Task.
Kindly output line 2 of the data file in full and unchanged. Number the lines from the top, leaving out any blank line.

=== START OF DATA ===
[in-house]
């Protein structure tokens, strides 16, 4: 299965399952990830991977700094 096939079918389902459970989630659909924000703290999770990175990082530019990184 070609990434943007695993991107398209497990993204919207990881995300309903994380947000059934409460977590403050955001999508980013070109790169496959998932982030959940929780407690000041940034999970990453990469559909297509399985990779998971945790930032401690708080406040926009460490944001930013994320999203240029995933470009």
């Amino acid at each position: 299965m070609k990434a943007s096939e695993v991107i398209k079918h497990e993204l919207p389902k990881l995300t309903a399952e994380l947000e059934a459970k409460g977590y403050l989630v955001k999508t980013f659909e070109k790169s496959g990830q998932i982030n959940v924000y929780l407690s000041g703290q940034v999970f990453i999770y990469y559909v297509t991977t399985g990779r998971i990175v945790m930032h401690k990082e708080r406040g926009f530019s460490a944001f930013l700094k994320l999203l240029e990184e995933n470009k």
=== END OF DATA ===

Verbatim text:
């Protein structure tokens, strides 16, 4: 299965399952990830991977700094 096939079918389902459970989630659909924000703290999770990175990082530019990184 070609990434943007695993991107398209497990993204919207990881995300309903994380947000059934409460977590403050955001999508980013070109790169496959998932982030959940929780407690000041940034999970990453990469559909297509399985990779998971945790930032401690708080406040926009460490944001930013994320999203240029995933470009």